Perched on a cliff, this home is ideally situated to enjoy spectacular views. However, the limited building footprint brought with it challenges of meeting a brief for a much larger site

Designed by Sanctum Design

From the building designer:

Perched on the precipice of a cliff overlooking the picturesque Quakers Hat Bay on Sydney Harbour, the owner was seeking a contemporary replacement for the existing structure which did little to maximise the property’s potential. 

Complex planning restrictions including a flood inundation zone, foreshore protection, Environmental and Aboriginal Heritage protection combined with a 25m fall from front to rear made this commission somewhat challenging, and yet so appealing at the same time.

This site’s topography and fragile geology would make even the most experienced engineer wince, but the brief for this new home was to extract maximum floor area from the limited footprint atop the cliff which occupied only one third of the site area. 

The remainder, complete with centuries old Aboriginal rock art, was ideal for a formed landscape to cascade to a new boat house and jetty. 

The limited building footprint however, brought with it challenges of delivering a brief for a much larger site, and so, space was to be manipulated through split levels, extended volumes, and a cantilevered pool which literally adopts space as its foundation and suspends you over the cliff face.

As the compact floor plate dictated little room for the articulation of the building façade, the core idea was formed to present a simple geometry to the streetscape and let the building unfold as you enter and pursue the harbour views. 

This simple form, expressed as a steel box on a simple blank plinth, required subtle articulation to respond to the human scale and create interest in form and materiality. 

Crisp, linear steel shade hoods, balanced with textural relief allow the building to deliver layers of interest at the streetscape, but let the view do the talking beyond.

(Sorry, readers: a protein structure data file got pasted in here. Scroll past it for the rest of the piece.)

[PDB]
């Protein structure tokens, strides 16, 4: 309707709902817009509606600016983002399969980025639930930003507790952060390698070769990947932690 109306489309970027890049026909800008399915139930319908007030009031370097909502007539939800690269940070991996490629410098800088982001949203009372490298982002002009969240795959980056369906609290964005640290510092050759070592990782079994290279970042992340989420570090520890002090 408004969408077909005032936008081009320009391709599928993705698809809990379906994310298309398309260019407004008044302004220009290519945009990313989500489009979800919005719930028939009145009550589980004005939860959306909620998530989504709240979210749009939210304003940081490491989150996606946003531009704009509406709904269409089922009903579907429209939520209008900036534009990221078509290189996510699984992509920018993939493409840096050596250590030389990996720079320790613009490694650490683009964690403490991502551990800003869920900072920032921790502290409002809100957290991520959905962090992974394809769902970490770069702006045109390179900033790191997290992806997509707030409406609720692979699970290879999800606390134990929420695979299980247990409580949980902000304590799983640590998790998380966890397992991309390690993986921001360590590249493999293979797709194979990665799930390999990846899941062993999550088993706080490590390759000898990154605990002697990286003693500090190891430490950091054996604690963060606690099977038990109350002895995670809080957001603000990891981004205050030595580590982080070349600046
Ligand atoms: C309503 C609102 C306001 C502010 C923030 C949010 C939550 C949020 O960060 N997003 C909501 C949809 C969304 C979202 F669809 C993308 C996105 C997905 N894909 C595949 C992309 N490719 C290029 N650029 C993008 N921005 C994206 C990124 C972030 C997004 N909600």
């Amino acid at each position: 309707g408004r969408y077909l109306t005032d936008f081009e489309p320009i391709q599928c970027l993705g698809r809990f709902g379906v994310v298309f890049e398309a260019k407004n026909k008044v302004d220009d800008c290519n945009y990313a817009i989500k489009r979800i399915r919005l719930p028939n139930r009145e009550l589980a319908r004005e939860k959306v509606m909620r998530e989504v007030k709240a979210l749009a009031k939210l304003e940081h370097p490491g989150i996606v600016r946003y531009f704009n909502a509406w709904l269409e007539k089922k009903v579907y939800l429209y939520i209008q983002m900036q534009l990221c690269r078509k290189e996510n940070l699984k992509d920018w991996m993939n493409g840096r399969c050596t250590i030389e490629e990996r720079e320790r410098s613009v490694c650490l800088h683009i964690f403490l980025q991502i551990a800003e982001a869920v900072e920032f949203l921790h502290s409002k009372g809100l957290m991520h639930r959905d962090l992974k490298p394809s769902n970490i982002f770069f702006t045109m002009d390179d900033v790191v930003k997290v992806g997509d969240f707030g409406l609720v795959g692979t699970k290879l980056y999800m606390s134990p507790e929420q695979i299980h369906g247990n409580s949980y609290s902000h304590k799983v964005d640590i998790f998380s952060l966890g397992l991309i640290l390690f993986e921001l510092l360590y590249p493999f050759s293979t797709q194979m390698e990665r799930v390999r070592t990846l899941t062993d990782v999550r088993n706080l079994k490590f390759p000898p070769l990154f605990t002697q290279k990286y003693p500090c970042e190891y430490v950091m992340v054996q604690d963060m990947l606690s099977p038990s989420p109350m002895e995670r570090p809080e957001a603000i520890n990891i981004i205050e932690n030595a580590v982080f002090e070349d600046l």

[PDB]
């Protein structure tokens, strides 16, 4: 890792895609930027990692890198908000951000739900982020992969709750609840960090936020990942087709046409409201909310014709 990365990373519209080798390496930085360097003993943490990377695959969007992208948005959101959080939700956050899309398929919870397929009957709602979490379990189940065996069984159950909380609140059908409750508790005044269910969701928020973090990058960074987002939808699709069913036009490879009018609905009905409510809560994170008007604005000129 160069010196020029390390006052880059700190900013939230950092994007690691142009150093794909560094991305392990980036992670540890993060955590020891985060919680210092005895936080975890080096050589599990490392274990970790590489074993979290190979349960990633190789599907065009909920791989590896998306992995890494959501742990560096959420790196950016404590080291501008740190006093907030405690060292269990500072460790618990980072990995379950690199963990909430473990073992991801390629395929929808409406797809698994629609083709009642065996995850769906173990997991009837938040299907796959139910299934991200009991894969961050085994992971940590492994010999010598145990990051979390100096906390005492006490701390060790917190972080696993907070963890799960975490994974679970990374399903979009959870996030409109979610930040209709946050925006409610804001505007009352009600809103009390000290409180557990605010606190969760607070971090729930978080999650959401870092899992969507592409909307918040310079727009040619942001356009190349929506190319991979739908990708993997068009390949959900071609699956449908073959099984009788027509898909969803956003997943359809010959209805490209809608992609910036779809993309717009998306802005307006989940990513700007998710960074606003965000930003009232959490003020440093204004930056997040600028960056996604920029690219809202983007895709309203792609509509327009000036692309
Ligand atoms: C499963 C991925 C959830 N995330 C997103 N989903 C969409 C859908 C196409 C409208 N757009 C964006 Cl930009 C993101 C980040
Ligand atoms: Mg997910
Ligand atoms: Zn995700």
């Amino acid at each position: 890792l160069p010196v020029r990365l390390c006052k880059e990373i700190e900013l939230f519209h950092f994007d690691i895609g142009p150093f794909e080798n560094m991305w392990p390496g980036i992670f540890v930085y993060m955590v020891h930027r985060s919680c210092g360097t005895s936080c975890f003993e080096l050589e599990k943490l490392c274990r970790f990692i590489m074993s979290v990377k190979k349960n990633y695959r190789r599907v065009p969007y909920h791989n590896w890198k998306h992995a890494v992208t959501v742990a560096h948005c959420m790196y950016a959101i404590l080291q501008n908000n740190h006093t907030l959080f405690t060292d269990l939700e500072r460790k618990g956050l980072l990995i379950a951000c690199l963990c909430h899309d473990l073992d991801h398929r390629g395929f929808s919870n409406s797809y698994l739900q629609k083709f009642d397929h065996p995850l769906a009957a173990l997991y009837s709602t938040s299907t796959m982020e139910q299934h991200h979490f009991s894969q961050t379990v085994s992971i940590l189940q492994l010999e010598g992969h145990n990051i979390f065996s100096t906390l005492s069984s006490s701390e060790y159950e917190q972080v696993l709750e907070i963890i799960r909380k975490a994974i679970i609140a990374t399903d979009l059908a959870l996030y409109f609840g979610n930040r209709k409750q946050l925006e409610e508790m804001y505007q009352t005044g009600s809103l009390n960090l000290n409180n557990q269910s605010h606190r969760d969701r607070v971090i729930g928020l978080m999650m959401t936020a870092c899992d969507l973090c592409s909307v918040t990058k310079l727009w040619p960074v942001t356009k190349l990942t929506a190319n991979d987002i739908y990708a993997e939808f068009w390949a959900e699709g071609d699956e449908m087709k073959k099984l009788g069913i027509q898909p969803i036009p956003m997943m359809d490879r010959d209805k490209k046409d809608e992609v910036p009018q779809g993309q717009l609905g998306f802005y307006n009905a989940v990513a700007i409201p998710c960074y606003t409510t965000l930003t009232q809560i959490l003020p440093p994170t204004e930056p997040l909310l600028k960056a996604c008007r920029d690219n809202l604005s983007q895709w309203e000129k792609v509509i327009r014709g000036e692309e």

South facing views always create challenges for energy efficiency, however careful specification of the building envelope including Hebel cladding panels, double glazed window suites with thermally broken frames, the maximisation of natural daylight, and a solar proxy of a generous photovoltaic array would help make the building naturally comfortable year round.

This natural comfort (a luxury in itself on sites like this) demanded an interior design to literally reflect its environment without losing the sense of warmth that is essential for family living. This was achieved through the careful selection of materiality including chevron timber flooring, travertine tile feature walls and timber veneers creating an earthy, yet luxurious palette.

We feel this home achieved the near impossible – a design that manipulated light and space to create the illusion of a much larger dwelling from within. 

And, whilst the planning, geological and historical odds were stacked against us, this home stretches engineering logic to deliver both physically and aesthetically by embracing generous views and by squeezing every square millimetre from its limited foundation. 

Centuries ago someone made their mark here with the tranquility of the place at its heart – this mark thankfully continues with respect for the site intact, albeit with a modern perspective.

Credit list

Kitchen design
Sanctum Design
Paul Scriver
Fielders 'Boulevard' metal cladding; Covet 'Kabebari' battens; Hebel
Window/door joinery
Capral Narrowline
Trends International Design Awards (TIDA) New Homes – Highly Commended
Newmark Constructions
Interior designer
Brian Hoy
Sanctum Design
Louvre system
Maxim Louvres
Jetmaster – Mezzo

Designed by: Sanctum Design

Story by: Trendsideas

Photography by: Brett Boardman

07 Mar, 2021

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